A LESSON IN HISTORY FOR GOVERNOR SHAPIRO
Most Pennsylvanians have never heard of the Pennsylvania Charter Appeal Board where six public appointees and the Secretary of Education wield extraordinary powers not granted to any other board or commission in the Commonwealth. It can overrule the decisions of locally elected officials and, in doing so, direct the expenditure of local taxes.
The illegal efforts to thwart the 2020 elections taught us that those holding power must guarantee public appointees have an unwavering allegiance to the law, share an abiding commitment to the purpose of their service, and have the fortitude to reject nefarious schemes that seek to subjugate them for personal or ideological gains. Thankfully our democracy is still in tact because so many state and local election officials had all three of those characteristics.
This week Senate President Pro Tempore Kim Ward said that Republicans want to get “more charter schools open. So we talked to the governor about that and he agreed that we would be fixing that.” PA Senate Republicans, angry over Shapiro’s veto of private school vouchers, are turning their sights to the Charter Appeal Board with hopes of stacking it to fulfill the Senate leadership goals of unfettered charter expansion. These same leaders are the first to criticize traditional public schools but turn a blind eye to the charter sector’s abysmal academic record and its wasteful spending of BILLIONS of taxpayer dollars.
Over the last 25 years, the Charter Appeal Board has shuttered charter schools for fraud, illegal use of funds, violation of students’ civil rights, and gross financial mismanagement. It has also overturned school board decisions that illegally blocked charter schools from operating. The Board’s credibility as a neutral venue to decide if the education laws of the state are being properly executed has seldom been called into question since the Board’s decisions have been transparent and legally sound, with their rulings pretty evenly split between the two camps.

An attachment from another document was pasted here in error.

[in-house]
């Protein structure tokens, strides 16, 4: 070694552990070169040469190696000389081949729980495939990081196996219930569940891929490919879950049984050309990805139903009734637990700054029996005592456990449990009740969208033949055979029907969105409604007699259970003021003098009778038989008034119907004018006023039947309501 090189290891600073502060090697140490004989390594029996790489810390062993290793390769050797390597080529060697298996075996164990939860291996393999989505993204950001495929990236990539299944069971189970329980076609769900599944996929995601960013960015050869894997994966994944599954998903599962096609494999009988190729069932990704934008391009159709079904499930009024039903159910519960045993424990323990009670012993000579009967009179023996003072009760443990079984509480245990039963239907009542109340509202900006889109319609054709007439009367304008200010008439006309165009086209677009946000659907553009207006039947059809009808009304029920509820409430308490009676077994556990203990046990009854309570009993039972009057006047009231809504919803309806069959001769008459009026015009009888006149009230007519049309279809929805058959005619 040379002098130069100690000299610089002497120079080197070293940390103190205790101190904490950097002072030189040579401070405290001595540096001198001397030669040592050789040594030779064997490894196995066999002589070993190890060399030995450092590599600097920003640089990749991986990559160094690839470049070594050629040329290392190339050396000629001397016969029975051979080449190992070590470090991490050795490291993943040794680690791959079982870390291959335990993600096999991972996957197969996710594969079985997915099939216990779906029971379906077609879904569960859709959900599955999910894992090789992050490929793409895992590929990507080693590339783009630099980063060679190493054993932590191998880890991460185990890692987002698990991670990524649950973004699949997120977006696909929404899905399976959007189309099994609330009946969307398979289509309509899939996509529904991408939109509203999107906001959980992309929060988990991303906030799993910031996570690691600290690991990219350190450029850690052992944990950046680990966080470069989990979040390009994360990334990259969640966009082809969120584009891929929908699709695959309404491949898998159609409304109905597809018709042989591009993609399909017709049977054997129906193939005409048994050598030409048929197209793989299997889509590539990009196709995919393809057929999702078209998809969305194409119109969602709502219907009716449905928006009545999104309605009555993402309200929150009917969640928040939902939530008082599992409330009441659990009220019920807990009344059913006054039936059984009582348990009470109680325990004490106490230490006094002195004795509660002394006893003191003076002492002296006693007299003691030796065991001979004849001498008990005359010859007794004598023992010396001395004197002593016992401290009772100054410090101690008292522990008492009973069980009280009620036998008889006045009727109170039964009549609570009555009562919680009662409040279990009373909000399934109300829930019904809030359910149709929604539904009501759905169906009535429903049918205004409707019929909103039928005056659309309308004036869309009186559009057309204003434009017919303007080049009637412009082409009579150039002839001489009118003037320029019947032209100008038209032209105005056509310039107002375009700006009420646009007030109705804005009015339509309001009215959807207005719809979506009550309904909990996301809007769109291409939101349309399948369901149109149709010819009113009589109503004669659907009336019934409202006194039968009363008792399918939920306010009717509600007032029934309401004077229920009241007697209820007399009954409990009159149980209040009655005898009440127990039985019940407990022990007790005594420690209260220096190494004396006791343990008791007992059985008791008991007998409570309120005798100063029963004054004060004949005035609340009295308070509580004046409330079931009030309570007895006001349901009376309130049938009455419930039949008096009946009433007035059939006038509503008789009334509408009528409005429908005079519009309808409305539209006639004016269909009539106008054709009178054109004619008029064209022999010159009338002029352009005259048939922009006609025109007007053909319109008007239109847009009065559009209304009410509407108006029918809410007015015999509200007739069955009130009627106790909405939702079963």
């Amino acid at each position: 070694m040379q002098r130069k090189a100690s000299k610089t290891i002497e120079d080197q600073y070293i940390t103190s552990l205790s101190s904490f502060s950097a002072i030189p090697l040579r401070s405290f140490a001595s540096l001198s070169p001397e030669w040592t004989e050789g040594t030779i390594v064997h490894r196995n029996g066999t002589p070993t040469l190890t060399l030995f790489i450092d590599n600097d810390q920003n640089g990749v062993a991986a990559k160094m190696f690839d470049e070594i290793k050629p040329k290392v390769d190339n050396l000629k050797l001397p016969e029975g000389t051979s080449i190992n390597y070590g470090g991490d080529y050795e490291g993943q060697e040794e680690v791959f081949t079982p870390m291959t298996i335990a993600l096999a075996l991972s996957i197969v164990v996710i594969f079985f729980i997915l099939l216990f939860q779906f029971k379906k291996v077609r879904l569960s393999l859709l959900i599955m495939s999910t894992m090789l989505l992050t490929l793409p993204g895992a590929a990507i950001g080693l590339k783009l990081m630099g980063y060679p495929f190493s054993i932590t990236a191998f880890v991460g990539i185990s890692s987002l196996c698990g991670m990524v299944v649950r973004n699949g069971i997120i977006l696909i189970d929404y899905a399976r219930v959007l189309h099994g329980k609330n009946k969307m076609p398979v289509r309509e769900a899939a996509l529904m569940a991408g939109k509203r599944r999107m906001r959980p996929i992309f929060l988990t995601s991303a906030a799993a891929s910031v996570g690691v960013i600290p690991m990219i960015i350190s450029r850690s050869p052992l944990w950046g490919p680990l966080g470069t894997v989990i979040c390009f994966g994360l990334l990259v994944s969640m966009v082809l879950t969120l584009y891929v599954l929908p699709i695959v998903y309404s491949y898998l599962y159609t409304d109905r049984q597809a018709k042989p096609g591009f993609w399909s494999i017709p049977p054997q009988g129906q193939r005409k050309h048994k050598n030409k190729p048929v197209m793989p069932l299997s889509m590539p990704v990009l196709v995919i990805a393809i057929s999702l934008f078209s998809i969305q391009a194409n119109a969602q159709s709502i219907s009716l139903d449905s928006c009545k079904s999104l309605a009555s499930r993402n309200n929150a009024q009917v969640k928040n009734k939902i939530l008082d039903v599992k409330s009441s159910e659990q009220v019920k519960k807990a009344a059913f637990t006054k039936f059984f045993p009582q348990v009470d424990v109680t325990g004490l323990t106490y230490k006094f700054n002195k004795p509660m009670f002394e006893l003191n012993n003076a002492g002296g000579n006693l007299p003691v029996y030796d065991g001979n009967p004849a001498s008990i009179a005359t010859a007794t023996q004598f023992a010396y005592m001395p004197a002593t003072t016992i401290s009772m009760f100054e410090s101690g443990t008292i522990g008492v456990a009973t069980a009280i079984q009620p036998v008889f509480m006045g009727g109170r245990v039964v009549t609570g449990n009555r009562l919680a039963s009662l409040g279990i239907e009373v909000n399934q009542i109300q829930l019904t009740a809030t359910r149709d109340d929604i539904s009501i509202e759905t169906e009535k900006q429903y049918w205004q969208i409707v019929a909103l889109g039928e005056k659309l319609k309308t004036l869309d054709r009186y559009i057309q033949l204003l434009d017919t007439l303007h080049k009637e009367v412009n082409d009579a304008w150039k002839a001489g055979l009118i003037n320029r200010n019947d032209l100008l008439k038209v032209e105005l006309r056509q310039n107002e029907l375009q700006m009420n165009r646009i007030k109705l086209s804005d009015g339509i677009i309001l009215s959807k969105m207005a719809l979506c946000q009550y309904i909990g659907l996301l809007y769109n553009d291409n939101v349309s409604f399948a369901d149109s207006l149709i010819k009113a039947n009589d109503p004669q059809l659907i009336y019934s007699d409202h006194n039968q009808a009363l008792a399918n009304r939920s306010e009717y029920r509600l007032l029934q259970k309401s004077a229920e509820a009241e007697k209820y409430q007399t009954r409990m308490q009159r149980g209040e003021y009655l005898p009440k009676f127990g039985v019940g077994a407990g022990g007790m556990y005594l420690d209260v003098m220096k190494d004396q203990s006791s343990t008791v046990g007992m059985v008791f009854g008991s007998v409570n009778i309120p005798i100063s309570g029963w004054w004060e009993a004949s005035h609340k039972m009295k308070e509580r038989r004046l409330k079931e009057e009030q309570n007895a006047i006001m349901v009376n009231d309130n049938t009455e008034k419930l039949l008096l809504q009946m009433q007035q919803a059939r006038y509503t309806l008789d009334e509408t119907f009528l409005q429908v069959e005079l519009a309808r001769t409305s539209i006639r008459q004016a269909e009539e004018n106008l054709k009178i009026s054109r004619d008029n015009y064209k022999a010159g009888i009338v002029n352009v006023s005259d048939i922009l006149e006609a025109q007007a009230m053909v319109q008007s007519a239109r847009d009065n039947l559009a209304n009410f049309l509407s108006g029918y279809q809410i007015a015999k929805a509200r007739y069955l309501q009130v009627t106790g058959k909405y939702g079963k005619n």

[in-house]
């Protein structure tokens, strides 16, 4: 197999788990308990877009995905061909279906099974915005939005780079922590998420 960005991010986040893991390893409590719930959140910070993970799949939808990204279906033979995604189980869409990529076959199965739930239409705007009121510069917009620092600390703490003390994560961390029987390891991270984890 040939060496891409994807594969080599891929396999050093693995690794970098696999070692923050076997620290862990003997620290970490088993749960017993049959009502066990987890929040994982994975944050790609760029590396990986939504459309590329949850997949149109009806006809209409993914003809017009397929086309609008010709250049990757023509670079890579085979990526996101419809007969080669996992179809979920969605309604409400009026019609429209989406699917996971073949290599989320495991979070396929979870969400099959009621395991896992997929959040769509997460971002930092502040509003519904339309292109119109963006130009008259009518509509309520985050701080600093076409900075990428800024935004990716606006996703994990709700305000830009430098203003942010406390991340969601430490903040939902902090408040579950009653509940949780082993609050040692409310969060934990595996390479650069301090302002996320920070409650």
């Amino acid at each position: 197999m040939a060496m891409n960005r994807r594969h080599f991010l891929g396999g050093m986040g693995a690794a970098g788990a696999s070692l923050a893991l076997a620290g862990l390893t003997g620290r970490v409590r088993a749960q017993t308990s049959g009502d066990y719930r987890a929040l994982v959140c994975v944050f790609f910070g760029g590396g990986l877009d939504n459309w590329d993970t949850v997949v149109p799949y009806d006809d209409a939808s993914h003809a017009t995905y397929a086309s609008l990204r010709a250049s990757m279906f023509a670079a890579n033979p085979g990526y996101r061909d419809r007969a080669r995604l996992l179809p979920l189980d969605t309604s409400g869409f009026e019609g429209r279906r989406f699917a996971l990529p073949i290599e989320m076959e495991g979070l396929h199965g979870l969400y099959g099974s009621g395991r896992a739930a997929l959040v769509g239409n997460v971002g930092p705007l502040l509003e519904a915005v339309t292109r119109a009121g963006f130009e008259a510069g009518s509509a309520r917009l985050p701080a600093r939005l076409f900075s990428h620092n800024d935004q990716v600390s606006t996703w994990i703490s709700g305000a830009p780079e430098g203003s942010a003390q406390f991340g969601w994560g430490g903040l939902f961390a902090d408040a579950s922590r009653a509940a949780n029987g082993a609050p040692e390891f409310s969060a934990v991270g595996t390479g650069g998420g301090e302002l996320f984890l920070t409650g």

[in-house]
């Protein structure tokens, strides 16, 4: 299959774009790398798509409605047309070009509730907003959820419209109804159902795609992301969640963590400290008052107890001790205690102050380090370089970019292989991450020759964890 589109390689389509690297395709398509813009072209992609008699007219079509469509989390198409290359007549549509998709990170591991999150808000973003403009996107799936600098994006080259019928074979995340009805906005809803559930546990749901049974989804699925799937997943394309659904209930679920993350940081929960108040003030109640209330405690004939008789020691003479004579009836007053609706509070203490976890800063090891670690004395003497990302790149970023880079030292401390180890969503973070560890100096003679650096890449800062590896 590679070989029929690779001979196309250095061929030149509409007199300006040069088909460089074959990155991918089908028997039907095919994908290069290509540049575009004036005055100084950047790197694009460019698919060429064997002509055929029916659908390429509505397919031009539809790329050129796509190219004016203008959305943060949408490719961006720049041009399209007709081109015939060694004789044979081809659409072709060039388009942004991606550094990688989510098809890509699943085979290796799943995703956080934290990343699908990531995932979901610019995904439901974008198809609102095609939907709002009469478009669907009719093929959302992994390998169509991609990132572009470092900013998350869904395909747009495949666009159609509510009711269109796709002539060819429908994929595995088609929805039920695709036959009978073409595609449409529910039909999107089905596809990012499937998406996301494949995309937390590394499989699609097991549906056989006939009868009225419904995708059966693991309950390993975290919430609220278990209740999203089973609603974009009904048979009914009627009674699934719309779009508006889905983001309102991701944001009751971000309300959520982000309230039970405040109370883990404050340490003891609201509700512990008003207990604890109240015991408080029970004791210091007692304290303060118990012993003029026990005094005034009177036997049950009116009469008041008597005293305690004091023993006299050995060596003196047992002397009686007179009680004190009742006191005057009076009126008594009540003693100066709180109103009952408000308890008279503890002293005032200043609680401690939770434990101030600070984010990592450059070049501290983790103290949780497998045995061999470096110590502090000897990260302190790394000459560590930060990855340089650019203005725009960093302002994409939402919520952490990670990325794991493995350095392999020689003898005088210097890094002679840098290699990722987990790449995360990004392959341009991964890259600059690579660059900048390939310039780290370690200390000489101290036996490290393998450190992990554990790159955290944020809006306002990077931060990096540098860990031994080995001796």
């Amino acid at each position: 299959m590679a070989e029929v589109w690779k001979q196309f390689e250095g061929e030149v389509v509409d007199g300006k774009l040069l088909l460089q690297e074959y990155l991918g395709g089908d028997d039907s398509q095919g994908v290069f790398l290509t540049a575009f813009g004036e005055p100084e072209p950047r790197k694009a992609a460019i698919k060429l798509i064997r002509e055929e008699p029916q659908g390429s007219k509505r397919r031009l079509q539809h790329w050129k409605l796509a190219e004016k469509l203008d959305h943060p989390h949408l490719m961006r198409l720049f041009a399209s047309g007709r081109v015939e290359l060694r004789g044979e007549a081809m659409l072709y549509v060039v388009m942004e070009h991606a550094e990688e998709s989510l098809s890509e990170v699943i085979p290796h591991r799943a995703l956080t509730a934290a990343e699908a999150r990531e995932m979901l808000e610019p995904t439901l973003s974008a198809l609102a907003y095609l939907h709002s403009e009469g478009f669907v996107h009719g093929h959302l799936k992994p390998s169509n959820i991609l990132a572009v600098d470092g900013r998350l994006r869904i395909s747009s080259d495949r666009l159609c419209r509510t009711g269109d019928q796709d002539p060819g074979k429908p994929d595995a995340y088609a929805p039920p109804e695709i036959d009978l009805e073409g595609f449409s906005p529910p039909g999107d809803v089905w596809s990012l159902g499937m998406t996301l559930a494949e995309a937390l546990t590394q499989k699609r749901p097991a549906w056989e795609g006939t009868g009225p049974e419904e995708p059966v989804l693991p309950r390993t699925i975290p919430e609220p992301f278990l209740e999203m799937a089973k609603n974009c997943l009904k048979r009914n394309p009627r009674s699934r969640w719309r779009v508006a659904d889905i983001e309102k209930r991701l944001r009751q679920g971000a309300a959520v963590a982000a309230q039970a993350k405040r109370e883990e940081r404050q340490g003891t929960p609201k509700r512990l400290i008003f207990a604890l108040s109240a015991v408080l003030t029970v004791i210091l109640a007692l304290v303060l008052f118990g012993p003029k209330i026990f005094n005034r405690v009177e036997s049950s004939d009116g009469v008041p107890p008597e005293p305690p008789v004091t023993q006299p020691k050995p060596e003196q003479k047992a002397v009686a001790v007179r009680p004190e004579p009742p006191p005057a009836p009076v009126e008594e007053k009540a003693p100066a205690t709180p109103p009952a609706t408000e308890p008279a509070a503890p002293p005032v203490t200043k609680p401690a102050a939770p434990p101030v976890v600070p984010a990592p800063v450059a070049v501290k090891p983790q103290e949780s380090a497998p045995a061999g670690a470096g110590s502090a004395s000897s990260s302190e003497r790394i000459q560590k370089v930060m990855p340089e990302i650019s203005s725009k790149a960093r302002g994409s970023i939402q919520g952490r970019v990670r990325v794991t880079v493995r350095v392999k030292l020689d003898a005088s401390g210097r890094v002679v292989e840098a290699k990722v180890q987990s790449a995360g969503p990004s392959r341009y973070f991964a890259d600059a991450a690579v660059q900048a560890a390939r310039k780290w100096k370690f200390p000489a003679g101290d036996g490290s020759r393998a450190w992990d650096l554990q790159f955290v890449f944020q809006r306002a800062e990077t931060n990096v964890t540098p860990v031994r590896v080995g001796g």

With five of the six appointed seats open, the Governor can either push the Senate Republicans to maintain the Charter Appeal Board’s integrity and functionality by appointing solid, non-ideological members, or he can concede to their plan to put the proverbial fox in charge of the hen house.
Senate leaders and the Governor would be wise to recognize that being neutral doesn’t mean every appointee must be free of any charter affiliation. For example, current board member Jennifer Faustman, a CEO of a charter school in Philadelphia, doesn’t automatically side with charters. She holds them to a high standard and sides with school districts when the facts and the law call for it.
Our last four governors, two Democrats and two Republicans, nominated board members who maintained the public trust. The last thing Pennsylvania needs right now – after the Commonwealth Court ruled the state is failing in its responsibility to fund education – is a Charter Appeal Board that also ignores its obligation to students. Biased, unprepared members of the Board would erode public trust and put student success at risk. If that happens, shame on those making the appointments for not learning the lessons of the past.